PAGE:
18. 18. The impact of hypoglycaemia Quality of life Time off work Falls risk Seizure risk Accidents Weight gain Medication adherence
  19. 19. Recognition, treatment and prevention of hypoglycaemia Regular monitoring of capillary blood glucose levels Clear and retained signs and symptoms of hypoglycaemia Who is at particular risk? Those with recurrent hypo’s Poor symptom awareness Variable eating or exercise patterns Older people Alcohol related problems Incorrect use of DM meds DM complications – renal, ANS Poor diet, variable intake
  20. 20. Avoiding Hypoglycaemia PATIENT Situational awareness Eat regularly Understand early signs and appropriate treatment Readily available Rx Carry ID / Medic-alert DOCTOR Education / reinforcing information Check correct insulin Advise patient to carry glucometer with them at all times and to check regularly 5.0 to drive Review and assessment of CBG records in a meter with a 3 month memory Interventions to help reduce hypo frequency and severity
  21. 21. TYPE 2 DIABETES
  22. 22. General effects Characterised by insulin resistance and caused by multiple factors and strongly associated with cardiovascular disease Can be associated with a deterioration in health due to long term complications such as angina, visual impairment or renal failure Natural history of T2DM is that of progressive decline, so those initially managed with diet / lifestyle and OHA’s may eventually progress to requiring insulin treatment By the time a patient is started on insulin, they have on average, experienced; 5 years of HbA1c > 8.0%, 10 yrs of HbA1c > 7.0% (Brown JP. et al. Diab Care 2004;27 1535-40)
  23. 23. OH Concerns OH Physicians are having to deal with an ageing cohort of unfit railway workers and drivers Having to manage the physical demands of work and highly variable working hours Development of Diabetes and progression of glucose lowering therapies lead to challenges of returning drivers to work Difficult to get a handle on their fitness, especially if they are not encouraged / allowed to self monitor their CBG values Concerns over the time required, the need for education and detailed advice Support is needed from specialist units and this is not always forthcoming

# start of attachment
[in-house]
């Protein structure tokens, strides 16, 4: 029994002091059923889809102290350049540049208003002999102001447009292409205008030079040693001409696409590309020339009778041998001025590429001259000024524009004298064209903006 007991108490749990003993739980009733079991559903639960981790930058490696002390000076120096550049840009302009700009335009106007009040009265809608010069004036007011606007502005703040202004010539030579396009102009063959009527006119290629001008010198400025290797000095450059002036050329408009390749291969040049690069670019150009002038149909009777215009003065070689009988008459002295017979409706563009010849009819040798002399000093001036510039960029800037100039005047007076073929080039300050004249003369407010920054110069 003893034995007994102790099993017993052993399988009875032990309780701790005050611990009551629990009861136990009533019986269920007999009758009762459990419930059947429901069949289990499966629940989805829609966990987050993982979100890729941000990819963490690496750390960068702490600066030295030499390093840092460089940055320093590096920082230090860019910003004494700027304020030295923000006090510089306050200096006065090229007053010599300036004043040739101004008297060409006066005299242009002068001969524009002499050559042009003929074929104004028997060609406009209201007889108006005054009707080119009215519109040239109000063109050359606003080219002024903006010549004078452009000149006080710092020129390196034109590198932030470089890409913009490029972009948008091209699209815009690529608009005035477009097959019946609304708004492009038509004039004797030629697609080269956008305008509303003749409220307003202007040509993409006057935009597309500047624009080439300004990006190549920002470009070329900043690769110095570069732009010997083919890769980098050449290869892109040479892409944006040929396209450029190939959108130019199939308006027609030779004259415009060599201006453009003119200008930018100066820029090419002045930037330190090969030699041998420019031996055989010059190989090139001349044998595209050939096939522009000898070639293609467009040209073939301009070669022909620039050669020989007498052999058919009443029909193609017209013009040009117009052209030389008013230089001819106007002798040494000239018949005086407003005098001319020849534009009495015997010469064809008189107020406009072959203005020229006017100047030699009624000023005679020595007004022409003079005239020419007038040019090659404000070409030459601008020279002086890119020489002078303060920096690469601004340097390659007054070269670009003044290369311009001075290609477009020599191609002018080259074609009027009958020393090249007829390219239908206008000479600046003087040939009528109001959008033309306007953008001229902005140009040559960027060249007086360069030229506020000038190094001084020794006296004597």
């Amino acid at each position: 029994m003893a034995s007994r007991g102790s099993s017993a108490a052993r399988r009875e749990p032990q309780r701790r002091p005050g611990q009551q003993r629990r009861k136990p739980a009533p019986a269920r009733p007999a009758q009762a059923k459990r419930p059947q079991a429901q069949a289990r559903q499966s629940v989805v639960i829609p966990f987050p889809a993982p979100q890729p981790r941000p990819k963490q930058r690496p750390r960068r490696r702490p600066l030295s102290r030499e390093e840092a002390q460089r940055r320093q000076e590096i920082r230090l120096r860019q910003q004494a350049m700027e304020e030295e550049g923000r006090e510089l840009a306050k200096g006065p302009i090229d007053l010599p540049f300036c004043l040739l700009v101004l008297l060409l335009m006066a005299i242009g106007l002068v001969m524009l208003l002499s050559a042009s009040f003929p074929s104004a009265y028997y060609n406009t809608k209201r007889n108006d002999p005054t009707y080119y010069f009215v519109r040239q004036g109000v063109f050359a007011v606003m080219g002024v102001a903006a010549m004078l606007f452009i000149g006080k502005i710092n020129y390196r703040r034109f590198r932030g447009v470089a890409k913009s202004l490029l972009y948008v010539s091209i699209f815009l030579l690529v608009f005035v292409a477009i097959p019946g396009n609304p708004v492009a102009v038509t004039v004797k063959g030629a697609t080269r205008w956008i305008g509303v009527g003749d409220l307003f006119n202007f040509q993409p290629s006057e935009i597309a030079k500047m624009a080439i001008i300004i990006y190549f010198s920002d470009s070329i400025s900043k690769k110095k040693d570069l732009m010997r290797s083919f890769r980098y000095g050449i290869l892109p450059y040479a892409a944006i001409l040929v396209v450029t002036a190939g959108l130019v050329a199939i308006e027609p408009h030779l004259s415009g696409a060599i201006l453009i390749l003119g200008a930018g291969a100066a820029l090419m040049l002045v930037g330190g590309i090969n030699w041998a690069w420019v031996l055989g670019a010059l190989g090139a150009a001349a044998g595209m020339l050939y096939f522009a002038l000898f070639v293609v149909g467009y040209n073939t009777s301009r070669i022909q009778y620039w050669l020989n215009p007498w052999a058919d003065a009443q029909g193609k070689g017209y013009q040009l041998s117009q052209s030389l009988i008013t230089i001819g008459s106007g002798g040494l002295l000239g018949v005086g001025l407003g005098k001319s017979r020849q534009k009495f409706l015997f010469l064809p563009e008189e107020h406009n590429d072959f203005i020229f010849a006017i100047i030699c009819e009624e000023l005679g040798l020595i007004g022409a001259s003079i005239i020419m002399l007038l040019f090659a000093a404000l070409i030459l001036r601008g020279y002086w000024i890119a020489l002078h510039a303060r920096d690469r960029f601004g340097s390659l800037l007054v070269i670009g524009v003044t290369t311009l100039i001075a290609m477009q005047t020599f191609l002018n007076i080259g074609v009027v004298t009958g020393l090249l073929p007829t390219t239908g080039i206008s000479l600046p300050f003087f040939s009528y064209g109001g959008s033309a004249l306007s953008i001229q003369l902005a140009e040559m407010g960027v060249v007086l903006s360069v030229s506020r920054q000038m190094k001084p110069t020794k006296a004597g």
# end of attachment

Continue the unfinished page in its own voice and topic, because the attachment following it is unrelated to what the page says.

24. 24. Case Example 2 50 year old man. Train driver for 15 years, diagnosed with T2DM 8 yrs ago Lifestyle & OHA combination not working ‘advised to commence injectable therapy with basal insulin’ S/B OH – only drives a short route < 2.5 hrs twice per day, with some rest at turnaround time but variable start and end times Asked to monitor CBG levels closely, including 2hrs post prandially to assess for hyperglycaemia Deemed not fit to drive at that stage
  25. 25. Case Example 2 Reviewed 3 months later Basal insulin requirements had increased from 10 to 40 units Monitored CBG’s twice daily with a downloadable glucose meter Return to work outline plan; - Not for night shift working - To shadow another driver for several weeks and closely monitor CBG’s to assess and understand profile - To attempt to maintain normoglycaemia
  26. 26. Case Example 2 Further review 2 months later Improved HbA1c 7.1% (previously 8.8%) Better glycaemic control and denies any hypoglycaemia CBG range 4.3 – 13.1 mmol/l Plan is to start retraining / route refresh / clarify rules and competencies with supervised driving only for 4 weeks
  27. 27. Case Example 2 3 months later C/O Peripheral neuropathic type symptoms HbA1c continues to be good 7.3%. Small weight gain Further 3 month review Continuing to monitor as instructed, no hypoglycaemia, working day shifts only, still driving under supervision Produces download of 3 months of data, 5-6 measurements per day, 7-8 pages of information to look through
  28. 28. Case Example 2 Eventually started to drive solo 5 months in had 1 concerning incident, passing a yellow signal and overshooting a red signal by one train length Several months worth of CBG scrutinised On the day of the incident; - Pre-lunch CBG = 9.0, ate a normal lunch - Next CBG test at 16.00 = 15. - Incident occurred at 14.30
  29. 29. Case Example 2 Human factors – driver felt well at the time of the incident - set up for expectation of alternating yellow signals - denies other stressors or inter-current illness - felt that he was able to interpret and respond to glucose values adequately Advised to strictly monitor post lunch, changed lunch routine slightly and intensify monitoring overall Returned to driving